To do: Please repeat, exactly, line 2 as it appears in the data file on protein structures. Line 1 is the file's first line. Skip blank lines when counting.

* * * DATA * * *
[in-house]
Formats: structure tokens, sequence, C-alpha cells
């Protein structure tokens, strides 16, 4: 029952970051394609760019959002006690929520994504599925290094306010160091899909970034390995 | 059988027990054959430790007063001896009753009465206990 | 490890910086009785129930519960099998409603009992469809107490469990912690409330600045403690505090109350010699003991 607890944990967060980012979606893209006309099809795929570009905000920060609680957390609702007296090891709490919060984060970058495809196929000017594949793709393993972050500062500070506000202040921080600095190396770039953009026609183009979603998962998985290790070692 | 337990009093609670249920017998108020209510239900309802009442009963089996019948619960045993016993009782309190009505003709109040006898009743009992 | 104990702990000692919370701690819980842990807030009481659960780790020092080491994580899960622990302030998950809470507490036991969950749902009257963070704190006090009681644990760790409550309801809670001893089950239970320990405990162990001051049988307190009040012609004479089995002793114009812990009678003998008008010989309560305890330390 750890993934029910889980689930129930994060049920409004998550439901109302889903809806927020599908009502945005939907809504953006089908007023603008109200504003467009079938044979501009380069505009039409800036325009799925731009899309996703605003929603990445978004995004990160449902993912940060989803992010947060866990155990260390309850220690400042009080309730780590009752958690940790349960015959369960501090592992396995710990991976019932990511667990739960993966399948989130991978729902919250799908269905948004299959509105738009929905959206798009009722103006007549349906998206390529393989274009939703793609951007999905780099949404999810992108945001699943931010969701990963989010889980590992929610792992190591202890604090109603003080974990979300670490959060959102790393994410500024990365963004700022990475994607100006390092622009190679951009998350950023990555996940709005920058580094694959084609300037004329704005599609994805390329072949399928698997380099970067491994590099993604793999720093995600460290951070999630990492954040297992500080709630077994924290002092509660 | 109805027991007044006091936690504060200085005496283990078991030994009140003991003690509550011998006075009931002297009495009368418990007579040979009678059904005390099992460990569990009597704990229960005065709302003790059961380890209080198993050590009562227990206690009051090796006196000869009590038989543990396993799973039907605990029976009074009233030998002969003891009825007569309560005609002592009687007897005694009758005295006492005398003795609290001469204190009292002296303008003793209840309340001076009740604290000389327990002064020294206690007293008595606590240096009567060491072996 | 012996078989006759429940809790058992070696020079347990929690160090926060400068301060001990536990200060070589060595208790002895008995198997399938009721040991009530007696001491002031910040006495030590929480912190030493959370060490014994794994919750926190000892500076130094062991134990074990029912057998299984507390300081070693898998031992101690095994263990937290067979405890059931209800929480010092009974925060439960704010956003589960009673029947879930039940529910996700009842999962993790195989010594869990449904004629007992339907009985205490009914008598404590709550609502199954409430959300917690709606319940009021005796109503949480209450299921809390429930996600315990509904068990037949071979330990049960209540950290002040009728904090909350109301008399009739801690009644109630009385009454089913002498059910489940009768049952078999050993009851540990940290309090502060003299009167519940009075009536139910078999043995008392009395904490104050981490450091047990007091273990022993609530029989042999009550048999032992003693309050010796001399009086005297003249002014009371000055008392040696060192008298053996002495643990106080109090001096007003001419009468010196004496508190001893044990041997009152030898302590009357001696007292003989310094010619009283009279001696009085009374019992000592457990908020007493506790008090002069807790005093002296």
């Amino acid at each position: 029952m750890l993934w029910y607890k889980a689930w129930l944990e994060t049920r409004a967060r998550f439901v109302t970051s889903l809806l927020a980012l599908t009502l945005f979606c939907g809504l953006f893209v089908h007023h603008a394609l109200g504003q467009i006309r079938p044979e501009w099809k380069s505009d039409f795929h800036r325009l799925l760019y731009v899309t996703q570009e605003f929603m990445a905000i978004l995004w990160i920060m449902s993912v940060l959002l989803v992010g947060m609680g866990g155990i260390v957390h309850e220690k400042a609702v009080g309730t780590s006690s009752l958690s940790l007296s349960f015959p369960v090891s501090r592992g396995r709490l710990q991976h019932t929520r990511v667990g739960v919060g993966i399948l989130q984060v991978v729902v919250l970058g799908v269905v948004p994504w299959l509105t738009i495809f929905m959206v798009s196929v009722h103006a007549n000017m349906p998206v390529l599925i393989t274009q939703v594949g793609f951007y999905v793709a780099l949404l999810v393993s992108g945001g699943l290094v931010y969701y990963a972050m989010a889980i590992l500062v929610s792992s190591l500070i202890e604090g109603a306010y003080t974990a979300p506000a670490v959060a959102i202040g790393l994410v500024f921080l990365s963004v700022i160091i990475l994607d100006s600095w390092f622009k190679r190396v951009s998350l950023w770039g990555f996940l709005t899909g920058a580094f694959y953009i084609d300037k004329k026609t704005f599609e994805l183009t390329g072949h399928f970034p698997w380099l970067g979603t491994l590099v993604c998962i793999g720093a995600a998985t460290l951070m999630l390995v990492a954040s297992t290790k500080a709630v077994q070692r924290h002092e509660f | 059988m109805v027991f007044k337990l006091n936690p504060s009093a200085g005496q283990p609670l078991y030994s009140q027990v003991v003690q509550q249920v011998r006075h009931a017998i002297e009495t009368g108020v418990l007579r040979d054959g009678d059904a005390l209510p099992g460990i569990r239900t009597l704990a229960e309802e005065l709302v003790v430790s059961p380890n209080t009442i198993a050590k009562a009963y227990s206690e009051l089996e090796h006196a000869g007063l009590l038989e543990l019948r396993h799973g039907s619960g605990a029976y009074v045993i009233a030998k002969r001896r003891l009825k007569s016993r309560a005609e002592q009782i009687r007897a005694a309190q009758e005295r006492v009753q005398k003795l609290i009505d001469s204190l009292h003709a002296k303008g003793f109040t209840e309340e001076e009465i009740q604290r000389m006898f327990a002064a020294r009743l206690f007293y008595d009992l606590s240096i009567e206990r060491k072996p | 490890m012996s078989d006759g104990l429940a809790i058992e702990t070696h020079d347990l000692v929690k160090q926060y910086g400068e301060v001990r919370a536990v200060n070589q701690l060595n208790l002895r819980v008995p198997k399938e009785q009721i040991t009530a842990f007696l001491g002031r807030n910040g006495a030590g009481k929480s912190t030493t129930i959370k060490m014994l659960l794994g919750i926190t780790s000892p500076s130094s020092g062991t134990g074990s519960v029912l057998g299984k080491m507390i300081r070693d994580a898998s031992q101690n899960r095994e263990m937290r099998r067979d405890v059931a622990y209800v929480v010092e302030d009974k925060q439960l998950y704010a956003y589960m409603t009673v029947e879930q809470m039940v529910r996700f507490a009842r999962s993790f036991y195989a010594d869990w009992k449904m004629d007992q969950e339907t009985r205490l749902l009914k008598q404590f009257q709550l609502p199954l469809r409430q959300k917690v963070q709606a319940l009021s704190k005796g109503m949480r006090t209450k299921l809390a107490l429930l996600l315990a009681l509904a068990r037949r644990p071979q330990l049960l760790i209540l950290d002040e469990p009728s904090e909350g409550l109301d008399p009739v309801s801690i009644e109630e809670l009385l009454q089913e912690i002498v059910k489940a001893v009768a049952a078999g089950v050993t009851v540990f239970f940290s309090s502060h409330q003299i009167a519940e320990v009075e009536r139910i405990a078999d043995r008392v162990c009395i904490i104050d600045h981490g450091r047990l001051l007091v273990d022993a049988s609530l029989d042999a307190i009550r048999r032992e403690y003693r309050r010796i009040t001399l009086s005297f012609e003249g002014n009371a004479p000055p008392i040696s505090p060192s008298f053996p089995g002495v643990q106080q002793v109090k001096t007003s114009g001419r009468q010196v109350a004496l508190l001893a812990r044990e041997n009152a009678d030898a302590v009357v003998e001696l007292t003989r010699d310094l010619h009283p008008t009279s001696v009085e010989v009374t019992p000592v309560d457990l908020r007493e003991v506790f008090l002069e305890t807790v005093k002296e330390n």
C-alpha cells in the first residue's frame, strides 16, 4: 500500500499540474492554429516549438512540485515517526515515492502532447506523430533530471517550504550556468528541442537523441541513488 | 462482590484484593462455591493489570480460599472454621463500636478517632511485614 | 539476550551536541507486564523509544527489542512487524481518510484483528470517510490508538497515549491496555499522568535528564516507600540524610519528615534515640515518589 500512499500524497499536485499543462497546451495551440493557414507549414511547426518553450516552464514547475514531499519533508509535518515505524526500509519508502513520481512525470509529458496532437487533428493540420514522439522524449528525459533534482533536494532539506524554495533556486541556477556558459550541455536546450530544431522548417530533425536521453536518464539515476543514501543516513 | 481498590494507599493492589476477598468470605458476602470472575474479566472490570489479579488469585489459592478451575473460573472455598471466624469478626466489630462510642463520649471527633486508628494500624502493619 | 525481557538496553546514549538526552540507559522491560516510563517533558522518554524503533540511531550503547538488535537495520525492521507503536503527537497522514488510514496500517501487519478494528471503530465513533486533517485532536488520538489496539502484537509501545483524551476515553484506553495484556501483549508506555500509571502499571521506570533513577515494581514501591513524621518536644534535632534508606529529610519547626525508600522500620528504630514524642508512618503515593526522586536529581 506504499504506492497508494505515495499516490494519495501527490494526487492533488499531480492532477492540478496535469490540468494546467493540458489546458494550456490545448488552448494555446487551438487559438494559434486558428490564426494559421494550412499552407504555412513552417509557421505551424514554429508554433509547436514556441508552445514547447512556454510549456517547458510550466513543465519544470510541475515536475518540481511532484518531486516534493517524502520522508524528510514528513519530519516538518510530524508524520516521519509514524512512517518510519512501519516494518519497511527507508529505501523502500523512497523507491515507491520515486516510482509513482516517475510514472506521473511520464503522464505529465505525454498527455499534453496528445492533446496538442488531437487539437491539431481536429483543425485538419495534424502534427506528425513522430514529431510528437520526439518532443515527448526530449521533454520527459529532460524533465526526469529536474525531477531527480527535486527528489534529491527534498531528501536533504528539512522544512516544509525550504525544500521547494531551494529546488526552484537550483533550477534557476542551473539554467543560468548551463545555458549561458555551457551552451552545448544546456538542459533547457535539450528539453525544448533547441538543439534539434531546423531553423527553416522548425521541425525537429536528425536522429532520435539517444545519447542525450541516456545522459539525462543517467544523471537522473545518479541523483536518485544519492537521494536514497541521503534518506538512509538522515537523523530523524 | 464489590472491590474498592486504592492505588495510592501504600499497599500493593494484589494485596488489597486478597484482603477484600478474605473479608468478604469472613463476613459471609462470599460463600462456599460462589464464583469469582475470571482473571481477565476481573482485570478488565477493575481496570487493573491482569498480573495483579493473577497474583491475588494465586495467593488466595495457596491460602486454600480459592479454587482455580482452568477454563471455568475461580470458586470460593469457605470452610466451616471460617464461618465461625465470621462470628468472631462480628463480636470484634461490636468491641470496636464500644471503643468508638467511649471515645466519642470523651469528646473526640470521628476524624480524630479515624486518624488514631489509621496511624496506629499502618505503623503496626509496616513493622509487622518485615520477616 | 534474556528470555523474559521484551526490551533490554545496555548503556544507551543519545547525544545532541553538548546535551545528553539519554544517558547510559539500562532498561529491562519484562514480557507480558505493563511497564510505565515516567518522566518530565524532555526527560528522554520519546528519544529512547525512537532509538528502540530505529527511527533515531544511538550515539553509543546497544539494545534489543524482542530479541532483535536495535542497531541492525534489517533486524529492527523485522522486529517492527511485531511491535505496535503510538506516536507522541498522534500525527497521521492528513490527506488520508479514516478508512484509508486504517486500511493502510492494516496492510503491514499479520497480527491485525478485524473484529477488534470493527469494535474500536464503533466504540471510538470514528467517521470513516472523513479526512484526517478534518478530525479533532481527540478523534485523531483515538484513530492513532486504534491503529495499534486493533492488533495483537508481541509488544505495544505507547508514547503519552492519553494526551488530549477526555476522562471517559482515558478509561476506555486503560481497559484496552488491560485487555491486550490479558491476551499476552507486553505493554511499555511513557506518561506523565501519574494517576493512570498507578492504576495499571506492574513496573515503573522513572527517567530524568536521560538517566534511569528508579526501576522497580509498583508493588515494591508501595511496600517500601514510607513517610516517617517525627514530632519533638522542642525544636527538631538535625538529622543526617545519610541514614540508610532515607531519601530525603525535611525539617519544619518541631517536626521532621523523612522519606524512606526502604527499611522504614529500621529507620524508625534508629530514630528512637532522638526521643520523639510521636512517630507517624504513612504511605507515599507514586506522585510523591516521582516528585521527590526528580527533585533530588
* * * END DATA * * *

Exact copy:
Formats: structure tokens, sequence, C-alpha cells